What Does Your Typeface Sound Like?

An appreciative nod to Thomas Cott for calling attention to San Francisco Symphony’s adoption of dynamic typeface as part of an effort to shift perceptions about the organization.  You are definitely going to have check out the article to get a sense of how dynamic typefaces differ from static ones. Until you see it, the following description may confuse you.

…an elongated serif typeface that, like music, shifts based on mood, context, and medium. The modernized brand is more friendly and accessible, widening the tent by targeting not just younger audiences, but an array of music aficionados, whether classical fans or not.

The team gave it a contemporary behavior, so “it can react, stretch, and skew and bend in reaction to sound.” Letters in the same word might be incrementally shortened or attenuated, so the logo, which reads “SF SYMPHONY,” arcs from left to right like a crescendo. Some words lean forcefully to the right for emphasis, like a pianist playing forte.

The full project information is on the website of their design agency, Collins. They have created a tool that will allow you to play with the typeface using your own audio input to see how it works.  Essentially, you can play music and then freeze the type at the point that seems the best visual reflection.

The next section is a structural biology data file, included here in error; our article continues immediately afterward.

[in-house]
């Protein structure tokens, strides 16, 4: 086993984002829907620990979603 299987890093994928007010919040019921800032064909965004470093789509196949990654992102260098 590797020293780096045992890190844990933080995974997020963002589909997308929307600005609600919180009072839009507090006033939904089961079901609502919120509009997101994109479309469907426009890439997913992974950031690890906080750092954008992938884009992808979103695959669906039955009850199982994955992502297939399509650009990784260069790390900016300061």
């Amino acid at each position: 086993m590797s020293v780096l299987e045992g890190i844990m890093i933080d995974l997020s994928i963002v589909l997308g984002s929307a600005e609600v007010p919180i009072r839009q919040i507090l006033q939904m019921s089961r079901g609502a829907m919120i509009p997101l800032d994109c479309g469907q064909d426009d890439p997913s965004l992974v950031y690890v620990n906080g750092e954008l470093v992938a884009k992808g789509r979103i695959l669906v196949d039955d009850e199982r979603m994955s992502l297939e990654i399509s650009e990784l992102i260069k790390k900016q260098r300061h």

Obviously it leads me to wonder if this type of typeface manipulation might become more widespread in the near future. To some extent it makes design a little more difficult and requiring good judgment.  The best representation of a feeling via typeface may not work visually with images, nor may it be the most legible option for the full range of uses – what works on a billboard may not read well in smaller print format.

Open Arms With Grasping Fists Not A Welcoming Appearance

So by now you have probably heard about the ill-advised job posting made by the Indianapolis Museum of Art at Newfields which said they were “…seeking a director who would work not only to attract a more diverse audience but to maintain its “traditional, core, white art audience.’”

My first thought was, this the type of faux pas that is bound to occur more often because organizations know they need to be more diverse but don’t have someone to advise them on diversity, equity and inclusion (DEI). Or if the company does, the staff member’s advice is either not heeded or the person doesn’t feel empowered to point out how problematic this type of language is.

Even though they were making a mess of it, I viewed it as a sign of progress that people were starting to say the quiet part aloud as it were, and admitting they needed to actively pursue creating a welcoming environment instead of claiming everyone is welcome and they don’t discriminate.

While the museum has revised the job description to omit the word “white,” I don’t think it helped matters that the CEO of the museum was quoted in the NY Times article saying that the use of “white” was “..intended to indicate that the museum would not abandon its existing audience as part of its efforts toward greater diversity, equity and inclusion.”